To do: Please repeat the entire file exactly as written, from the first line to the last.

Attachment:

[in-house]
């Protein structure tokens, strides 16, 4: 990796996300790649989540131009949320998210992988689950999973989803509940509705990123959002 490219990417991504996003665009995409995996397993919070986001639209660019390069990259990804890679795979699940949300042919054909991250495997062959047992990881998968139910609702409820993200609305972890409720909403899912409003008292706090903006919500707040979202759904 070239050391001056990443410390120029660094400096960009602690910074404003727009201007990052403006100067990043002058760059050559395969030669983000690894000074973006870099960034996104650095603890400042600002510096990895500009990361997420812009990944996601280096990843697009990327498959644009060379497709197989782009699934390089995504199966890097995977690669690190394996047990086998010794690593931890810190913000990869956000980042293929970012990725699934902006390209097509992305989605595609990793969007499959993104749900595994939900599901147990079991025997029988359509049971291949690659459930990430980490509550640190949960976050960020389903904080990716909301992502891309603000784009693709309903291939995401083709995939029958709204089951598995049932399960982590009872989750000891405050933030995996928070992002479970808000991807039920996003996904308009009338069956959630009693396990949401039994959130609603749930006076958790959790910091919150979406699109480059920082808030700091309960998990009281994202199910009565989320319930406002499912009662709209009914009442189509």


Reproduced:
[in-house]
């Protein structure tokens, strides 16, 4: 990796996300790649989540131009949320998210992988689950999973989803509940509705990123959002 490219990417991504996003665009995409995996397993919070986001639209660019390069990259990804890679795979699940949300042919054909991250495997062959047992990881998968139910609702409820993200609305972890409720909403899912409003008292706090903006919500707040979202759904 070239050391001056990443410390120029660094400096960009602690910074404003727009201007990052403006100067990043002058760059050559395969030669983000690894000074973006870099960034996104650095603890400042600002510096990895500009990361997420812009990944996601280096990843697009990327498959644009060379497709197989782009699934390089995504199966890097995977690669690190394996047990086998010794690593931890810190913000990869956000980042293929970012990725699934902006390209097509992305989605595609990793969007499959993104749900595994939900599901147990079991025997029988359509049971291949690659459930990430980490509550640190949960976050960020389903904080990716909301992502891309603000784009693709309903291939995401083709995939029958709204089951598995049932399960982590009872989750000891405050933030995996928070992002479970808000991807039920996003996904308009009338069956959630009693396990949401039994959130609603749930006076958790959790910091919150979406699109480059920082808030700091309960998990009281994202199910009565989320319930406002499912009662709209009914009442189509």